When Hollywood Makes Great Films About Faith, Do Christians Ignore Them?

Oscar-winning director Martin Scorsese, during an Oct. 12, 2015, news conference for the opening of the Martin Scorsese exhibition at the Cinematheque. (Patrick Kovarik/Agence France-Presse via Getty Images)

Oscar-winning director Martin Scorsese, during an Oct. 12, 2015, news conference for the opening of the Martin Scorsese exhibition at the Cinematheque. (Patrick Kovarik/Agence France-Presse via Getty Images)

On paper, “Silence” had all the makings of a success. A Martin Scorsese-helmed adaptation of well-regarded, Shusaku Endo-penned literary masterwork starring Adam Driver, Andrew Garfield and Liam Neeson is prestige candy, and expectations were only bolstered as the long gestating film’s myth spread. Scorsese had wanted to make the film for 25 years, ever since reading the book during the religious fallout from his legendarily controversial “Last Temptation of Christ.” He’d recruited Endo’s own translator Van C. Gessel to serve as a consultant on the project.

And when the movie finally opened to limited release in December, it received rave reviews. But the bank doesn’t accept a certified fresh rating, and “Silence” is a flop. Its limited release was expanded to just under 750 theaters over the MLK weekend, during which it brought it a ghastly $2.3 million. That’s pennies next to its $50 million price tag, and one of the biggest bombs of Scorsese’s career.

None of this is terribly interesting outside the purview of cinephiles and film execs, but it’s noteworthiness right now stems from the unique moment in which America finds itself. Following last month’s Golden Globe kerfuffle in which Meryl Streep gave a lengthy, scathing indictment of President-elect Donald Trump, she was roundly criticized from all corners of conservatism for being indicative of “the reason Trump won.”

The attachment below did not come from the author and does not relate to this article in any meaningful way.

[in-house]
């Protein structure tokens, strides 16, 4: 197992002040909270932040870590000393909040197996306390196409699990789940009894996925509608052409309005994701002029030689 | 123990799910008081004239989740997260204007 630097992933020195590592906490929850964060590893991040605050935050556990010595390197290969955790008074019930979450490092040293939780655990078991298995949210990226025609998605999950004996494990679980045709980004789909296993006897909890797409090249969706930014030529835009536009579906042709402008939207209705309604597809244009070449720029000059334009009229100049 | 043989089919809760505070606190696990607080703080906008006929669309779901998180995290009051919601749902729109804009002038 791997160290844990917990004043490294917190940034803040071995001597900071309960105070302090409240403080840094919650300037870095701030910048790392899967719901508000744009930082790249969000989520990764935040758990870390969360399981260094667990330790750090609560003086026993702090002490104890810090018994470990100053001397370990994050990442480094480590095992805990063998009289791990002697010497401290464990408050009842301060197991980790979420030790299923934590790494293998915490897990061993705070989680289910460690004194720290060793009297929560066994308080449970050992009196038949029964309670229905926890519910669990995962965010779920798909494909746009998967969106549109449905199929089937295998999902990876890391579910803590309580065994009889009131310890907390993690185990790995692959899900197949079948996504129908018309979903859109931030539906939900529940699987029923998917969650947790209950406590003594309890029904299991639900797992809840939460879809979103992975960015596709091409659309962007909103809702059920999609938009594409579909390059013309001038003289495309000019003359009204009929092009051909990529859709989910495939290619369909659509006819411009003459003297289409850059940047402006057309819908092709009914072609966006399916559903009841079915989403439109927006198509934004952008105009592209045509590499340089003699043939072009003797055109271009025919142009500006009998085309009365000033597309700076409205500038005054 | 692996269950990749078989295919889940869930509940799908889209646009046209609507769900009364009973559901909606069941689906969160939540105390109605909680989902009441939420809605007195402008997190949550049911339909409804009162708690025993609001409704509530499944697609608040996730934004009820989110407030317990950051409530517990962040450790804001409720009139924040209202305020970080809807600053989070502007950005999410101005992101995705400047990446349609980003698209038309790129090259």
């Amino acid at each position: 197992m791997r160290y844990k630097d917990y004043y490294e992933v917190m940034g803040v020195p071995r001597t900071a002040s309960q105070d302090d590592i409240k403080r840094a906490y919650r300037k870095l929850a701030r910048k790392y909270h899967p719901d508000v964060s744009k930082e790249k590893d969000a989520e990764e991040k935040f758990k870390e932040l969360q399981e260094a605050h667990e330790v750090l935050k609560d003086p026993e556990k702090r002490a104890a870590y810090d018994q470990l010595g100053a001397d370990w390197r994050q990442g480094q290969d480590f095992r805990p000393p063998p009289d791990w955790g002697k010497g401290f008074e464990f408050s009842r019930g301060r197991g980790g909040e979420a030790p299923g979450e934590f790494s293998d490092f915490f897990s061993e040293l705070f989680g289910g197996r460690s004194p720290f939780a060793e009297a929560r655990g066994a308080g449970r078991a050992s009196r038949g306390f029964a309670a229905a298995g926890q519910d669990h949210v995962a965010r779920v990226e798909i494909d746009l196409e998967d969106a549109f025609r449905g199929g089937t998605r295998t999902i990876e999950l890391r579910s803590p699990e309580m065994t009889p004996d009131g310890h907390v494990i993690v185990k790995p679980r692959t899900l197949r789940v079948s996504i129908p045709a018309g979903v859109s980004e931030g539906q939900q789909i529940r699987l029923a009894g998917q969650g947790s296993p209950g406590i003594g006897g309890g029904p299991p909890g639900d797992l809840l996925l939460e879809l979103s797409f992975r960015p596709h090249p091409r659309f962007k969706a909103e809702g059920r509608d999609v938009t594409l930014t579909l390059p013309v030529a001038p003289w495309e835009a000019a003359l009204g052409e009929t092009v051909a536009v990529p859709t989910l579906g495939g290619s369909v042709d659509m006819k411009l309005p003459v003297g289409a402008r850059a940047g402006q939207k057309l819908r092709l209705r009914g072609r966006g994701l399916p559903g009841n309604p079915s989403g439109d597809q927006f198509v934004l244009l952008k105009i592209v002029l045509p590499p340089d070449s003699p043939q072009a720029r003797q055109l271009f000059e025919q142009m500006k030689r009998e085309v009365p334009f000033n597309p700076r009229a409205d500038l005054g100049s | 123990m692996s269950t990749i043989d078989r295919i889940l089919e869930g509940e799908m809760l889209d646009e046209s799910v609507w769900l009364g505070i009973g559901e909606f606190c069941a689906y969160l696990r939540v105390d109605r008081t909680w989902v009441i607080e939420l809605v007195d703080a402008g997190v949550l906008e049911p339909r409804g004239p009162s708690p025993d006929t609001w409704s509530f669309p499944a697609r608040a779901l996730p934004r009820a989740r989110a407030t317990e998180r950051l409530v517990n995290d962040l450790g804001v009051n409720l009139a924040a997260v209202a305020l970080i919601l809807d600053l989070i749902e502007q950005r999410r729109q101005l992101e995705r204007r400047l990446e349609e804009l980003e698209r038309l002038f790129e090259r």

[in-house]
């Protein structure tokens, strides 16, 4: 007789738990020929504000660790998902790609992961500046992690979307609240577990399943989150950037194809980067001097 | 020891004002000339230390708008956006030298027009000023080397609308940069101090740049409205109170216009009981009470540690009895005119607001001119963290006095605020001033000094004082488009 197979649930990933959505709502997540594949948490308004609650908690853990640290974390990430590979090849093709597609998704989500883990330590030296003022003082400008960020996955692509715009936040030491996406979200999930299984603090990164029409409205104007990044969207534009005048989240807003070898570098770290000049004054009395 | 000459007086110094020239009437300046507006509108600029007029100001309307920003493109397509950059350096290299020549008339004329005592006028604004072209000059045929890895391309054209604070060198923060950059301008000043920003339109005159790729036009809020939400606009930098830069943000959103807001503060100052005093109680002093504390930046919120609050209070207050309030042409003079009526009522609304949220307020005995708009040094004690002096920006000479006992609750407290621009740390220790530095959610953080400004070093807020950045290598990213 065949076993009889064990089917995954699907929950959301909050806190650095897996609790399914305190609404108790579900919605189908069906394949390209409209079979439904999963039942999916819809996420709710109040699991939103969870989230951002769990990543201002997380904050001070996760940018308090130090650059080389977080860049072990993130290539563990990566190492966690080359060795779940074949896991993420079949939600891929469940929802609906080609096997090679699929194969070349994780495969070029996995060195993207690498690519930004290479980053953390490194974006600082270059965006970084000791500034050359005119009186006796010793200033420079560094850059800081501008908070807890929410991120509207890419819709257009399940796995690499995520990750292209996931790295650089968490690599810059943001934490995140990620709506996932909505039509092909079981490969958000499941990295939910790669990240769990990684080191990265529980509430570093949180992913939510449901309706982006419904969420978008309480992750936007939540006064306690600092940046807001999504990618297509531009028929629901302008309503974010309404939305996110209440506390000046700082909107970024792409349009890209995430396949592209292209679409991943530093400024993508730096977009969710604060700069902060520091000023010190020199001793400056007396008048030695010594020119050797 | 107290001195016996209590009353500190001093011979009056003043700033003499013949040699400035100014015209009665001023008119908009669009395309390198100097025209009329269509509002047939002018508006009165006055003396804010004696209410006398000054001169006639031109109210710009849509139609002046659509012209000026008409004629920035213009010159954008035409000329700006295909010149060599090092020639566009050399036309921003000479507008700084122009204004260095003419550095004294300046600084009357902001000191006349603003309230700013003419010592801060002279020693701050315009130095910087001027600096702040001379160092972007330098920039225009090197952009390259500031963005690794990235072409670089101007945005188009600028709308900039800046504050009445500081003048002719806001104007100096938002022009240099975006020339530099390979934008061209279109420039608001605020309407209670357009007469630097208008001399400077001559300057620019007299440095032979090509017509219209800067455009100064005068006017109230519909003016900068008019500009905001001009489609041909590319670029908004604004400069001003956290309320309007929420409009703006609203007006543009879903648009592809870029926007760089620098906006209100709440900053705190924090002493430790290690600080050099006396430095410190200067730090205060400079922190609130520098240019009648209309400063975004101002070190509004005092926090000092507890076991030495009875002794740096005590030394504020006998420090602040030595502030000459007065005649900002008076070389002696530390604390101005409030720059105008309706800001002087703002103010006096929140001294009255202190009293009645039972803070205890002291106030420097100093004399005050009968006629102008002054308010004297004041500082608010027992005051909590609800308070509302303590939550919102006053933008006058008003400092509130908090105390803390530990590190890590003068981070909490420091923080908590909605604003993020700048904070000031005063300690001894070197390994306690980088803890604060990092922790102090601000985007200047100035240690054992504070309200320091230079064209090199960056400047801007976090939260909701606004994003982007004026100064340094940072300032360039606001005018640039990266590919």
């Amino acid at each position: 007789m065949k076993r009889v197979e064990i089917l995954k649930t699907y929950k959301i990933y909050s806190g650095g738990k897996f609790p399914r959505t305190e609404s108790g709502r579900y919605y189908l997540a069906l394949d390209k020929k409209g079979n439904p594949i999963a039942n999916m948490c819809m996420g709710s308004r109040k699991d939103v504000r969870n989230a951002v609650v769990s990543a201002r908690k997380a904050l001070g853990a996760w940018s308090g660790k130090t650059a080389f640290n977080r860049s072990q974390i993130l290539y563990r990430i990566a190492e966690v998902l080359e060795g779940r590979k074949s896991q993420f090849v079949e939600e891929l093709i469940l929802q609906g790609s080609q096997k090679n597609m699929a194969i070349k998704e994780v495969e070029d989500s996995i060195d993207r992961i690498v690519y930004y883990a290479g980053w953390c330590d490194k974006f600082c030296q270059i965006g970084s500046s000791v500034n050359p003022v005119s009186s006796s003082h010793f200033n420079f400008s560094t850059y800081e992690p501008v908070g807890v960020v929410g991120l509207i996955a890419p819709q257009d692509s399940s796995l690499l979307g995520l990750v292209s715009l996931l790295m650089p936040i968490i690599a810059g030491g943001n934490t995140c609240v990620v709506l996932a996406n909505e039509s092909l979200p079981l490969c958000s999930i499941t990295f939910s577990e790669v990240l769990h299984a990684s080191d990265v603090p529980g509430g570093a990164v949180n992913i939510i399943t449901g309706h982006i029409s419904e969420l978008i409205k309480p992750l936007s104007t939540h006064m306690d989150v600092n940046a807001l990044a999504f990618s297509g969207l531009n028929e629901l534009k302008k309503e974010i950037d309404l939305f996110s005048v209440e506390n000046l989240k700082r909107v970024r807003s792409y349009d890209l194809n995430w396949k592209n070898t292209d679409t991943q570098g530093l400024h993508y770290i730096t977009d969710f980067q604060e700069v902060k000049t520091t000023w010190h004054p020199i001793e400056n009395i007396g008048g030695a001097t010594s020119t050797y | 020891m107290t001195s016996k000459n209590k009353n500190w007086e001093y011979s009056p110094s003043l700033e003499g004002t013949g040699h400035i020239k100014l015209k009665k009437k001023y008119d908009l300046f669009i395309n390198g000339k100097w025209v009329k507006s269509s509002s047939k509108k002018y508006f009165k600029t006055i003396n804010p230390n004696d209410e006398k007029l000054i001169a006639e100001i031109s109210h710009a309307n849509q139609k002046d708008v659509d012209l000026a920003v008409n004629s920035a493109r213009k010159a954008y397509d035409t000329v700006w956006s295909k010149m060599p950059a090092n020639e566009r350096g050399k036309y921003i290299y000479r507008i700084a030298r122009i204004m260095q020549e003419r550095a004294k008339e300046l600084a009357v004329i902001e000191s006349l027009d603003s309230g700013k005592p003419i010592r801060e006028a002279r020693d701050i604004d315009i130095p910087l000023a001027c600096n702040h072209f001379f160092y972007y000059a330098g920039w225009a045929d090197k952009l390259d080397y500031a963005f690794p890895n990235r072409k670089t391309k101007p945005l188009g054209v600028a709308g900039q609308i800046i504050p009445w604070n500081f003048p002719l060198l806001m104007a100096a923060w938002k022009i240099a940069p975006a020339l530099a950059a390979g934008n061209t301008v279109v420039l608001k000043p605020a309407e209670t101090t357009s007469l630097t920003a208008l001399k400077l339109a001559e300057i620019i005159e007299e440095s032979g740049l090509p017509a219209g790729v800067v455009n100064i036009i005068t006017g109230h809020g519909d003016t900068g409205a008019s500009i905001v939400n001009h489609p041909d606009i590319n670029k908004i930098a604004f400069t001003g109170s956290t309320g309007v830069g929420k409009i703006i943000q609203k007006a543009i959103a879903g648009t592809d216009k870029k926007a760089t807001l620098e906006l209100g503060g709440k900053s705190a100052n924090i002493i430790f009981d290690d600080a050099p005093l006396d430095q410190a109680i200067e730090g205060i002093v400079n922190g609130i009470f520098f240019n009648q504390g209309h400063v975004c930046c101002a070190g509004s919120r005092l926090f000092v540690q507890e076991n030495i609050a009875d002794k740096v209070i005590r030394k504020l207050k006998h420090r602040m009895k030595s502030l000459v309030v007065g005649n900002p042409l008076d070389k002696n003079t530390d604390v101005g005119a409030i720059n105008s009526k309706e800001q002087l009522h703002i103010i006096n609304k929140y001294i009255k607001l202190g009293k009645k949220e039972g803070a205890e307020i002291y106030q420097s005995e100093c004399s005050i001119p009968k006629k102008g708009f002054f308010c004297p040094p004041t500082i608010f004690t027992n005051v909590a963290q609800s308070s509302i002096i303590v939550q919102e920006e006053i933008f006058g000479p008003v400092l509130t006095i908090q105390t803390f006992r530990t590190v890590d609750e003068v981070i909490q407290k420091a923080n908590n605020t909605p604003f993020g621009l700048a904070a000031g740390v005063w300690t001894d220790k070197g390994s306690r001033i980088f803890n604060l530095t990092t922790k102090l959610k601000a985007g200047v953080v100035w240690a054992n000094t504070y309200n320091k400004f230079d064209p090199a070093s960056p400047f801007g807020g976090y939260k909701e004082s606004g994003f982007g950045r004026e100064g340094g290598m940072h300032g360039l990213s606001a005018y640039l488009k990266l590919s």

There are more theories as to why Trump won than there were Republican primary challengers, but the anti-Streep theory picked up some real steam. The line of thinking goes that Hollywood’s elitist left-wing bubble had grown so insular that it spurred a red-state backlash in the form of Trump votes.

Regardless of how much stock you put in that theory, it’s true that conservatives have often felt as if their ideas were at odds with Hollywood. There is some truth to this, owing to a long, ugly history that dates back to the 1950s. The early years of Hollywood found a good deal of cooperation between conservative Christians and Hollywood film execs. Christians enjoyed seeing Bible stories like Moses and King David brought to the big screen, and studios liked that they sold well. This partnership was short-lived, however, as the infamous conservative-driven witch hunt for communists set Hollywood on the defensive against conservatism. Those wounds never healed, and Hollywood’s influence has grown as religion’s has waned, usurping the role of cultural gatekeeper.

All of this has led to last month’s dust-up between one of Hollywood’s most untouchable stars and those who felt demeaned by her language. “I guess the notion of giving a new president a chance, whether you voted for him or not, is hopelessly quaint,” tut-tutted Fox News analyst Howard Kurtz. Republican firebrand Tomi Lahren figured that these “Hollywood elites wouldn’t know average, everyday, hard-working Americans if we bit them in the ass.” Conservative commentator Meghan McCain was most direct: “This Meryl Streep speech is why Trump won.”

According to commentators like these, it’s long past time for Hollywood to crack the gates open for some more conservative themes to cut through its films. There’s an audience there, they argue, not unreasonably. Why not make movies for them?

It’s a fair question, and worth answering with another: Why isn’t anyone watching “Silence”?

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SOURCE: The Washington Post
Follow Tyler Huckabee on Twitter @tylerhuckabee.

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